|LETTER TO THE EDITOR - DOCUMENTING A CASE
|Year : 2011 | Volume
| Issue : 3 | Page : 379-381
Giant axillary swelling alongwith multiple ulcers: Primary malignant adnexal tumor-A rare distinct clinicopathologic entity
Rikki Singal1, Lakshmi Narayan Garg1, Pinky Pande2, Narian S Sharma1, Bir Singh1, Deepesh Benjamin Kenwar1, Amit Mittal3, Samita Gupta3
1 Department of ENT, Maharishi Markandeshwer Institute of Medical Sciences and Research, Mullana, District-Ambala, Haryana, India
2 Department of Pathology, Maharishi Markandeshwer Institute of Medical Sciences and Research, Mullana, District-Ambala, Haryana, India
3 Department of Radiodiagnosis and Imaging, Maharishi Markandeshwer Institute of Medical Sciences and Research, Mullana, District-Ambala, Haryana, India
|Date of Web Publication||2-Nov-2011|
C/o Dr Kundan Lal Hospital, Ahmedgarh, District: Sangrur - 148021, Punjab
Source of Support: None, Conflict of Interest: None
|How to cite this article:|
Singal R, Garg LN, Pande P, Sharma NS, Singh B, Kenwar DB, Mittal A, Gupta S. Giant axillary swelling alongwith multiple ulcers: Primary malignant adnexal tumor-A rare distinct clinicopathologic entity. J Can Res Ther 2011;7:379-81
|How to cite this URL:|
Singal R, Garg LN, Pande P, Sharma NS, Singh B, Kenwar DB, Mittal A, Gupta S. Giant axillary swelling alongwith multiple ulcers: Primary malignant adnexal tumor-A rare distinct clinicopathologic entity. J Can Res Ther [serial online] 2011 [cited 2020 May 30];7:379-81. Available from: http://www.cancerjournal.net/text.asp?2011/7/3/379/87023
Sweat gland neoplasms are rare adnexal tumors represent 1-2% of skin cancers.  Clear cell hidradenoma is a lesion with histopathological features resembling those of eccrine poroma and eccrine spiradenoma which was first described by Liu in 1949 as clear cell papillary carcinoma of the skin.  A variety of names are applied to dominantly dermal-based malignant eccrine tumors, including hidradenocarcinoma, malignant acrospiroma and clear cell eccrine carcinoma. This is a group associated with aggressive biological behavior and frequent distant metastases. 
A 50-year-old male presented with a swelling in the left axilla since 3 months which was small in size and slowly increased in size to the present size of approximate 6 cm globular in shape. Fever was present off and on since 2 months. He took medicine from the private practioner but there was no relief. No other complaints were present except for discomfortness. On local examination, the swelling was present in center of the left axilla in pedenculated form, measured 6 x 6 cm in diameter and was firm in consistency, non-tender and globular in shape [Figure 1]. It was not fixed to the underlying structures. Skin over the swelling was reddish in color and multiple ulcers were present in center of the swelling from which minimal pus and bloody discharge was coming out. No axillary lymph nodes were felt. Rest of the examination was normal.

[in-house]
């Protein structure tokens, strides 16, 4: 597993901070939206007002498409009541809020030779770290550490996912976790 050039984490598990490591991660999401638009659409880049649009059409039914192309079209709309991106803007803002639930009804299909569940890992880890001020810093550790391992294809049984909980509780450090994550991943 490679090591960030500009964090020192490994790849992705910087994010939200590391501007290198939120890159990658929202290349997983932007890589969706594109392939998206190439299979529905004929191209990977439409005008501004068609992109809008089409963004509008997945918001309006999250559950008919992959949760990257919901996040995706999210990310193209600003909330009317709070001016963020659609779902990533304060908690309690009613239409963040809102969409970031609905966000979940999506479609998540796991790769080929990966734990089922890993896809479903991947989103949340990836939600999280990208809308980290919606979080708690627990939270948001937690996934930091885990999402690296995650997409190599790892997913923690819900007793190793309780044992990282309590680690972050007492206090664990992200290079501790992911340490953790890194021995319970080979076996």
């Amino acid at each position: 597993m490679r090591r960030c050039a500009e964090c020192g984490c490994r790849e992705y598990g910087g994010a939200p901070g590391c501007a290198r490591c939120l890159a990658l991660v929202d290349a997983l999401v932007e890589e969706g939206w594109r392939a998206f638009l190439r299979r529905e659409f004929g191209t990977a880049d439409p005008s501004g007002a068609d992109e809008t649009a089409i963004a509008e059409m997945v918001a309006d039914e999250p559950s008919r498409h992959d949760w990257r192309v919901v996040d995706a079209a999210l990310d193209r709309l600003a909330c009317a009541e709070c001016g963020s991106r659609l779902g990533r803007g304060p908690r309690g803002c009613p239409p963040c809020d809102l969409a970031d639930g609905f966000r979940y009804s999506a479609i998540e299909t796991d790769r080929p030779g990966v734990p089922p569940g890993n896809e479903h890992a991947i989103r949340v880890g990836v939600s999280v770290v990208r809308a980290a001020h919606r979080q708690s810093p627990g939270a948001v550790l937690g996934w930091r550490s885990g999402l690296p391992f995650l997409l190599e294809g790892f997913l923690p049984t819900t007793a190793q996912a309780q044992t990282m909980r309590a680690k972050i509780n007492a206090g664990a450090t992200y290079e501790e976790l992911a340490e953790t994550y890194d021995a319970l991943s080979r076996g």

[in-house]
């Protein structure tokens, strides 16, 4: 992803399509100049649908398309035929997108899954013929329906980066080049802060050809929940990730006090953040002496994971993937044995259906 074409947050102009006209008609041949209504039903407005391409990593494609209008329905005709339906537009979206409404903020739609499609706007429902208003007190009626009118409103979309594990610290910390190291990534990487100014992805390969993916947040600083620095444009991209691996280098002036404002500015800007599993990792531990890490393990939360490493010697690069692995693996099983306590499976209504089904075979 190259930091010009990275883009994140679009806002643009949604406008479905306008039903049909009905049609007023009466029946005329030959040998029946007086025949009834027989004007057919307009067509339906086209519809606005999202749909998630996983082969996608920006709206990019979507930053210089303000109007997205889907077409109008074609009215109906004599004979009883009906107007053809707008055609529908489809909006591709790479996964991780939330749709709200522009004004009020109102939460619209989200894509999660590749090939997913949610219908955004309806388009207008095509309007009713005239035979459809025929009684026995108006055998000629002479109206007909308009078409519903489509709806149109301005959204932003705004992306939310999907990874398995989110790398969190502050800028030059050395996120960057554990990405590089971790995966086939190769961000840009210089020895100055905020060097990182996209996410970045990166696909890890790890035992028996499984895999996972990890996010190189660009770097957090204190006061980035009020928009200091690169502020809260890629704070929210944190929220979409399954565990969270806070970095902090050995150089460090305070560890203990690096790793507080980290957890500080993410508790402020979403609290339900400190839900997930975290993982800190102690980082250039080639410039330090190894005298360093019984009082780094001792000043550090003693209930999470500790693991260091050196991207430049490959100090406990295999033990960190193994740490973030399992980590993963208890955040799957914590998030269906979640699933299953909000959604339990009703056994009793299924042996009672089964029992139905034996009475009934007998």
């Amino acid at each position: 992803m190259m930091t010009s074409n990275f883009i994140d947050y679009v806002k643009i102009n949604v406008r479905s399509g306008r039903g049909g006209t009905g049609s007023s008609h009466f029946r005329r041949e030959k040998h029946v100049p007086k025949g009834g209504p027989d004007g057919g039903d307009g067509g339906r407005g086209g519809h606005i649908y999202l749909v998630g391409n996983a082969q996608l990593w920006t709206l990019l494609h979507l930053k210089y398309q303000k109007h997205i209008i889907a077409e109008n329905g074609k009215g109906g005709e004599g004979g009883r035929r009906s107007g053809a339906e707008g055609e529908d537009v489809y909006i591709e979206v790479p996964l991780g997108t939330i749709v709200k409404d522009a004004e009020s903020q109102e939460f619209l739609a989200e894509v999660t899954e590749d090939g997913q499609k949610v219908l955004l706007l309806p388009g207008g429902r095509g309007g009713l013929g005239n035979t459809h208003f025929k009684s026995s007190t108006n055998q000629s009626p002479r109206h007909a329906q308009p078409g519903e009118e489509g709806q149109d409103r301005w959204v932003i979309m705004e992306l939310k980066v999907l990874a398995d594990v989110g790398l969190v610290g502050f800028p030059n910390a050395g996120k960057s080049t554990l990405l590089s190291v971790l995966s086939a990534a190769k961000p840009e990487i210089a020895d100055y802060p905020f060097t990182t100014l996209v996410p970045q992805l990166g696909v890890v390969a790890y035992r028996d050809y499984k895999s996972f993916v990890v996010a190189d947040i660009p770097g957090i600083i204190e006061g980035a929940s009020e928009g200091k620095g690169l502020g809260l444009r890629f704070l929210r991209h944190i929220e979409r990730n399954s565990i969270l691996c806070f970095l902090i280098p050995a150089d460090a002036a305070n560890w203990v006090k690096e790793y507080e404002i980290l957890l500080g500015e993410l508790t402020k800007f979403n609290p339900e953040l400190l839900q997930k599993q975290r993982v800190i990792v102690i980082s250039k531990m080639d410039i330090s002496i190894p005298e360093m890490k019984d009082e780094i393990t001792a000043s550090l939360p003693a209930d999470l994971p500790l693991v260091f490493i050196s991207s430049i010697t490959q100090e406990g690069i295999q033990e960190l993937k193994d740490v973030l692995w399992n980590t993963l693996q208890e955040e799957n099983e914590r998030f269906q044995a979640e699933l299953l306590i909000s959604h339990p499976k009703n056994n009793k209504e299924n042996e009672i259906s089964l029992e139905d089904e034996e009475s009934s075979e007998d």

|Figure 1: A large swelling seen in the left axilla with multiple ulcers over the skin surface|
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In routine blood tests, total leukocyte counts and erythrocyte sedimentation rate were raised. Mantoux test was negative. On fine needle aspiration cytology, it came as malignant neoplasm adenocarcinoma. Ultrasonography revealed a well-defined round soft tissue lesion of size 4.43 cm in the left axilla. Lesion shows mild to moderate flow in it. Diagnosis was made as soft tissue sarcomas with few lymph nodes were present. Chest X-ray was normal.
Patient took for surgery and elliptical incision was given in left axilla. Wide resection of the swelling with clearance of the lymph nodes alongwith skin margins of 2 cm was done [Figure 2]. Skin was closed easily and a corrugated drain was kept in the axilla. On cut section, the tumor was grayish, hemorrhagic to blackish in color with variegated appearance and was friable [Figure 3]. Microscopically, the tumor was composed of clear cells and polyhedral cells. The individual tumor cells are highly pleomorphic having hyperchromatic nucleus, irregular nuclear membrane and clear cytoplasms [Figure 4] and [Figure 5]. Most of the tumor cells were showing intense PAS positivity and areas of angioinvasion was also appreciated. There were numerous mitotic figures and many atypical mitotic activities were seen. On histopathology diagnosis was made as malignant nodular hidradenoma (adnexal tumor). Patient was discharged in satisfactory condition.